By THE NATION
Predee Daochai, chairman of Thai Bankers' Association, said the country could see the highest quarterly economic growth at 4.8 per cent in the first quarter of this year. However, economic expansion might then slow down, but no less than 4.0 per cent, for the following quarters of the year.
This year's economic growth, therefore, is expected to be within JSCCIB's estimated range of 4.0-4.5 per cent with export growth forecasted at 5-8 per cent, said Predee who is also president of Kasikornbank. Headline inflation is projected at 0.7-1.2 per cent.
“This year's economic growth will be reviewed to touch the upper estimated range of 4.5 per cent. Information and figures for June will be gathered for the review in the next meeting on July 3," he said.
In May, the Bank of Ayudhya (BAY) revised up its forecast of this year’s economic growth to 4.7 per cent from the earlier estimate of 4 per cent after higher-than-expected rises in export, consumption and private investment in the first quarter, reflecting higher growth distribution in other economic figures in addition to export and tourism.
Thai growth is projected at 4 per cent or higher for the other three quarters of the year, the bank said. It projects headline inflation and core inflation at 1 and 0.7 per cent, respectively.
Meanwhile, risks spanning from low agricultural product prices to high crude prices to purchasing power of consumers will still be followed up, while a close watch will be kept on Italy's political developments and the US trade policy which could spark trade retaliation from its major partners, thus affecting world commerce. Other factors are fluctuations in the money and capital markets, Predee said.
Visit Limlurcha, vice chairman of Thai National Shippers' Council (TNSC), said that crude price which has risen to US$70-$80 per barrel could be good for Thai exports as our trading countries will have higher purchasing power as a result.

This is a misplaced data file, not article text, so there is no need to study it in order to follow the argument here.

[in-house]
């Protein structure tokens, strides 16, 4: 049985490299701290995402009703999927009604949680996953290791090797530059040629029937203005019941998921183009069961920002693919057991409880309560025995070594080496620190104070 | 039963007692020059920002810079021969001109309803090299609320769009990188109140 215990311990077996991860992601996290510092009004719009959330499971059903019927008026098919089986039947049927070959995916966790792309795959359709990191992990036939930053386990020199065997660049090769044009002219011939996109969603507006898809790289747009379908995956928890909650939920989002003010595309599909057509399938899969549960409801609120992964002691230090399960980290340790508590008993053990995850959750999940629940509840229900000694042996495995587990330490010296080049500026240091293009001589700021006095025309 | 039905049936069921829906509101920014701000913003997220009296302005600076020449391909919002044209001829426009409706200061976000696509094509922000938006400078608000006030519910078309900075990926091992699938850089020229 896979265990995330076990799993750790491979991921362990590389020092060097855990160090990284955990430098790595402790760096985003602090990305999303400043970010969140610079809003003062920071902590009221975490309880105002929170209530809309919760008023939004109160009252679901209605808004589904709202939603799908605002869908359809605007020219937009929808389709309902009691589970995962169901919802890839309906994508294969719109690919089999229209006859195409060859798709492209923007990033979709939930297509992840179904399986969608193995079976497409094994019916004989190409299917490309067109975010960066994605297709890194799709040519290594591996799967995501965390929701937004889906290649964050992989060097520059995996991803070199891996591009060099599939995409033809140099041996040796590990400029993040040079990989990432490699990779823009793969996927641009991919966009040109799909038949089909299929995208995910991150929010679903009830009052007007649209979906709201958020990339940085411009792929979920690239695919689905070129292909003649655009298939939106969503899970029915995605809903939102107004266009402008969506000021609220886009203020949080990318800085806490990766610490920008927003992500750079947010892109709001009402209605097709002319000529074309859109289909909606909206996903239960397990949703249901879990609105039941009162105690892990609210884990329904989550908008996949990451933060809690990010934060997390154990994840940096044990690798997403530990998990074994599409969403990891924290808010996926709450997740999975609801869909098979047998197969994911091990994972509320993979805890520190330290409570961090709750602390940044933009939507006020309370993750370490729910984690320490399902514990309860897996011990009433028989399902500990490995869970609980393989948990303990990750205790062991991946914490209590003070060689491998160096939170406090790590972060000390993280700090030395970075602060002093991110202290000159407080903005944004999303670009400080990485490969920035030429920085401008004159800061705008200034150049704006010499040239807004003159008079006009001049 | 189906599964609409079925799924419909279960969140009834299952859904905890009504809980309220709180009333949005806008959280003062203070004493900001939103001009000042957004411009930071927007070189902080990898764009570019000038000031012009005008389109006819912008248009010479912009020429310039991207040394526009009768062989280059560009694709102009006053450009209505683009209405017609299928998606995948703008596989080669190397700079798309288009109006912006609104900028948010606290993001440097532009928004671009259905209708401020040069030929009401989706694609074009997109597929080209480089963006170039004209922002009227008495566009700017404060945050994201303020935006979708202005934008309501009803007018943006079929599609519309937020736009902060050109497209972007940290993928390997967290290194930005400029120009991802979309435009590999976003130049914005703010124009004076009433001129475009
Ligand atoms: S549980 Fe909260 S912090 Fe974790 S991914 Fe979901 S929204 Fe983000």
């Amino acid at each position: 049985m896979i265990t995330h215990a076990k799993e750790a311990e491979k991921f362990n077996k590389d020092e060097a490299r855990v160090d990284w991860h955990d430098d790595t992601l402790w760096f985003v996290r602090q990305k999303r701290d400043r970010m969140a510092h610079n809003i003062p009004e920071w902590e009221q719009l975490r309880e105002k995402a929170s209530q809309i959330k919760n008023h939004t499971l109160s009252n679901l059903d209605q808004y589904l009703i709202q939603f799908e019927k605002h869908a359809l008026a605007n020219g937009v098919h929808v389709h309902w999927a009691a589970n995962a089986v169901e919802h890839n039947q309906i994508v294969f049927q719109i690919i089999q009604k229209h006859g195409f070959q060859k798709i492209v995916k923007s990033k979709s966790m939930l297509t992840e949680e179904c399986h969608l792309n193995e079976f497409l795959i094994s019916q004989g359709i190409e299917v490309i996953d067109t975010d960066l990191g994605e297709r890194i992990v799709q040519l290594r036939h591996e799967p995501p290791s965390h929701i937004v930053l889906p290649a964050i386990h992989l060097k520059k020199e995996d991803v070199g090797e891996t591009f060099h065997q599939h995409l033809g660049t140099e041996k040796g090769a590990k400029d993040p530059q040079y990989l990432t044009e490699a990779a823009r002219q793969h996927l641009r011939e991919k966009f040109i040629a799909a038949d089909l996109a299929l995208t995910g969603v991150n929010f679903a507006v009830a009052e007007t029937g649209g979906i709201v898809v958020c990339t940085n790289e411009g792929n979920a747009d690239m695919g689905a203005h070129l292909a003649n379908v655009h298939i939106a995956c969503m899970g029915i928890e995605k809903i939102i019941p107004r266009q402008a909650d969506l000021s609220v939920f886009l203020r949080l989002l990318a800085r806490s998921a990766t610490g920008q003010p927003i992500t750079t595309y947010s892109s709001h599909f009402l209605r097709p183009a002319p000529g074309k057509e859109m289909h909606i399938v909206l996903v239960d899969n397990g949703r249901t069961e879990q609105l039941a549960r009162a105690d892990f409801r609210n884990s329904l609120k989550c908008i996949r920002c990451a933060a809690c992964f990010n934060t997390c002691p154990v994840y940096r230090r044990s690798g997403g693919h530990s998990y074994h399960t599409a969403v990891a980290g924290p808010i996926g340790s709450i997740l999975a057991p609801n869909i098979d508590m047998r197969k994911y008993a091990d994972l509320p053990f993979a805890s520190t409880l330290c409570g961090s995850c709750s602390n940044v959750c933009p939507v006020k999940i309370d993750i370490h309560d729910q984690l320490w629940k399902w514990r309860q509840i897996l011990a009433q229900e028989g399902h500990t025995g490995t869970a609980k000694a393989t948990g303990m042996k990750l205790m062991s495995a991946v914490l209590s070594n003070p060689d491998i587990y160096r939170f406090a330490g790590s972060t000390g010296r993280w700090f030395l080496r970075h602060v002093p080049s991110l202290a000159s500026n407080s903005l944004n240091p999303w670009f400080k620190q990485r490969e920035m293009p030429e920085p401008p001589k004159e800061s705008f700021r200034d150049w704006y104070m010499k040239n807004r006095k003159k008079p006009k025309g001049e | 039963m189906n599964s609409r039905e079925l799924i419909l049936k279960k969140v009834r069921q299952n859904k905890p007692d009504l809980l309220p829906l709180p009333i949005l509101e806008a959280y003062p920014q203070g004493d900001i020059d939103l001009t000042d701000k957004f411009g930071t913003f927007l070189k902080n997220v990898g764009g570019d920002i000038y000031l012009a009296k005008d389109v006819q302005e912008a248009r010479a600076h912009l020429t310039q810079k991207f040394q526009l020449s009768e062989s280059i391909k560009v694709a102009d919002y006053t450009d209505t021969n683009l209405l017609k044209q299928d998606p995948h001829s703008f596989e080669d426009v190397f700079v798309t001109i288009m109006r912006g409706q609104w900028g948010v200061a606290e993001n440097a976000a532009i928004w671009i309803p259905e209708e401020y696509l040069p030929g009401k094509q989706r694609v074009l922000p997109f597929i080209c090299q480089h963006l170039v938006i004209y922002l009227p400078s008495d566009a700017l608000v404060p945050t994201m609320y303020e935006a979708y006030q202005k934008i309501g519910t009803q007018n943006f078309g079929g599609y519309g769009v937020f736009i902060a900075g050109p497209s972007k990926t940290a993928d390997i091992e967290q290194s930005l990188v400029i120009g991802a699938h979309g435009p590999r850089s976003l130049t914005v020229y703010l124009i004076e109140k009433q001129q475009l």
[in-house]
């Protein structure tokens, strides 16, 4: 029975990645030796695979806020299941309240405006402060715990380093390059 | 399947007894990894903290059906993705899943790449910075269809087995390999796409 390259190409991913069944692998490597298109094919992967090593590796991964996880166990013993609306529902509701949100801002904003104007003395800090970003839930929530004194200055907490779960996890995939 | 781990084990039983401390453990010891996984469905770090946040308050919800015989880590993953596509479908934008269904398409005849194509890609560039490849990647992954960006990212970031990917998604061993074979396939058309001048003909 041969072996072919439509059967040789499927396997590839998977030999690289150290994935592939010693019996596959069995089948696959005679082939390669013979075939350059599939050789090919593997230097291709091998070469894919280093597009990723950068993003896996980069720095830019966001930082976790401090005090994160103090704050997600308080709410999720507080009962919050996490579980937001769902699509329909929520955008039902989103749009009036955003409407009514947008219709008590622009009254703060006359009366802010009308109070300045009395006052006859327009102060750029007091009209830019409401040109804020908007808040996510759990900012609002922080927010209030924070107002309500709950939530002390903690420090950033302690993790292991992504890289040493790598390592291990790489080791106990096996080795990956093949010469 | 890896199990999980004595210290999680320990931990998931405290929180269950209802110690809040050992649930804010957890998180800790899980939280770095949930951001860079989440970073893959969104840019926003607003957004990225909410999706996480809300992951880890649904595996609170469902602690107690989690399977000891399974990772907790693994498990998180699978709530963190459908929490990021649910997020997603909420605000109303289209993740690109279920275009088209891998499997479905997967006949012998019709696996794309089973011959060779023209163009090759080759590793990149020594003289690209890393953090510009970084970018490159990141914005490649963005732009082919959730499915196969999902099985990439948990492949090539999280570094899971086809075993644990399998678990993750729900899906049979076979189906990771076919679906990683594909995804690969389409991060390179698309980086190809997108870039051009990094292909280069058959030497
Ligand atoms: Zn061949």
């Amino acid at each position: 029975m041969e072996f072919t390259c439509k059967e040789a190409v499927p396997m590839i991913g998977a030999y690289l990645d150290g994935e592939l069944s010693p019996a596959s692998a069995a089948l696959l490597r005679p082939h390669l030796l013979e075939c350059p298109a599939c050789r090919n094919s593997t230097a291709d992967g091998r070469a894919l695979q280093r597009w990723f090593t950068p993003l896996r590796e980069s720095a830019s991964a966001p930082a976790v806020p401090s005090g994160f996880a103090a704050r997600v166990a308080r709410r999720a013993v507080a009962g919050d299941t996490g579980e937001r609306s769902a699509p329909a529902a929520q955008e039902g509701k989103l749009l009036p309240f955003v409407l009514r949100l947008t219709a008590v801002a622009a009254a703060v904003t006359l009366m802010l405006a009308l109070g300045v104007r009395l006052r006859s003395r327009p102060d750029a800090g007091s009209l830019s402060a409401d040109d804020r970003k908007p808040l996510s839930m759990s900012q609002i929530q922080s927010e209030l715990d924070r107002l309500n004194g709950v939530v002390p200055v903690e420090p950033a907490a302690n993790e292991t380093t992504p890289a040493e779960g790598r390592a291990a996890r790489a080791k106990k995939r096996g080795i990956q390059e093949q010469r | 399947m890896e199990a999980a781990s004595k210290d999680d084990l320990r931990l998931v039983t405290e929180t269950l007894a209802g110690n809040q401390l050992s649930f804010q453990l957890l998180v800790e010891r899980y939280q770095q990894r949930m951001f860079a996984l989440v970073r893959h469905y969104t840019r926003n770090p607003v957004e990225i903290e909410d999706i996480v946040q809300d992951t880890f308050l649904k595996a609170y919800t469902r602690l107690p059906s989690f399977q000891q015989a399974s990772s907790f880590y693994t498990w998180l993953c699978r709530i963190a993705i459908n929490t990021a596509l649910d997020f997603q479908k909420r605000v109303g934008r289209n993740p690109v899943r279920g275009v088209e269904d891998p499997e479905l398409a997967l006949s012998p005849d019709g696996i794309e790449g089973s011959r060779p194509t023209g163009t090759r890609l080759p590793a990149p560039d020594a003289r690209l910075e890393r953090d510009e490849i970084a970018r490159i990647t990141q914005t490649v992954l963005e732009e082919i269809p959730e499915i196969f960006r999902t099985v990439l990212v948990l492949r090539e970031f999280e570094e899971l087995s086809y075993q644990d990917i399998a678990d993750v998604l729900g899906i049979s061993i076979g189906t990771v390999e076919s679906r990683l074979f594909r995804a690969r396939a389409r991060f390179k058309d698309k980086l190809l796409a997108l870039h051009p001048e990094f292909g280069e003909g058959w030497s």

However, if crude price surged to $100 per barrel, the cost of Thai export will rise, he said. A present, Thai exporters can afford higher transport costs.
Ghanyapad Tantipipatpong, TNSC chairman, says the council still expects Thai export to rise by 8 per cent this year, given the growing economies of Thailand's trading partners in the main, secondary and potential markets; the likely rises in crude price which could lead to higher purchasing power of oil-producing countries and the likely price increases of oil-related and agricultural products.
In the first four months of this year, Thai export increased 11.53 per cent in term of US dollar, while inched up 0.58 per cent in term of the baht, reflecting wider differential as a result of the Thai currency’s appreciation, Visit said, adding the baht at 33 per US dollar is good for Thai export.
Tak Bunnag, head of global markets group at BAY, said that the baht is expected to appreciate to 31.25 per US dollar by the end of the year and may continue its appreciation next year. In the first half of next year, the baht is expected to hit 30 per US dollar due to Thailand's sound economic fundamentals and the general election.
The money market is expected to move with volatility in the latter half of this year as the global economy will likely grow at decreasing rates, he said.
While higher Thai import could lessen pressure on the baht, higher US bond yield, if above 3 per cent, could affect investment in emerging-market countries, including Thailand, with quick capital movement.